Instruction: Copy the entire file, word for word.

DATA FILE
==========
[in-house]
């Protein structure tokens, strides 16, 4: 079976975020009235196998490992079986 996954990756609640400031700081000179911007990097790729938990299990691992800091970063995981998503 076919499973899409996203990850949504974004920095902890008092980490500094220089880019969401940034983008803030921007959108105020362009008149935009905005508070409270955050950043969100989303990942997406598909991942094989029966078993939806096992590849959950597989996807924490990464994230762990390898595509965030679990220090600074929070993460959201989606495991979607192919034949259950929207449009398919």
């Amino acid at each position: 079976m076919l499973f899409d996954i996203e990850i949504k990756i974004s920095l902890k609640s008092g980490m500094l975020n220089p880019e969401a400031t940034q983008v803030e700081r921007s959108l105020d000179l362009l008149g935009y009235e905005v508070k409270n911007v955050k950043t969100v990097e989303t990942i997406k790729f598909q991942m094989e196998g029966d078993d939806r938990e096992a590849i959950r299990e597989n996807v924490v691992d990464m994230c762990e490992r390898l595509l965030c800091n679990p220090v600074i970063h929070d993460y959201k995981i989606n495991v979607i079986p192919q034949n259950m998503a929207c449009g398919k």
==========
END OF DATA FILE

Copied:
[in-house]
């Protein structure tokens, strides 16, 4: 079976975020009235196998490992079986 996954990756609640400031700081000179911007990097790729938990299990691992800091970063995981998503 076919499973899409996203990850949504974004920095902890008092980490500094220089880019969401940034983008803030921007959108105020362009008149935009905005508070409270955050950043969100989303990942997406598909991942094989029966078993939806096992590849959950597989996807924490990464994230762990390898595509965030679990220090600074929070993460959201989606495991979607192919034949259950929207449009398919």
């Amino acid at each position: 079976m076919l499973f899409d996954i996203e990850i949504k990756i974004s920095l902890k609640s008092g980490m500094l975020n220089p880019e969401a400031t940034q983008v803030e700081r921007s959108l105020d000179l362009l008149g935009y009235e905005v508070k409270n911007v955050k950043t969100v990097e989303t990942i997406k790729f598909q991942m094989e196998g029966d078993d939806r938990e096992a590849i959950r299990e597989n996807v924490v691992d990464m994230c762990e490992r390898l595509l965030c800091n679990p220090v600074i970063h929070d993460y959201k995981i989606n495991v979607i079986p192919q034949n259950m998503a929207c449009g398919k």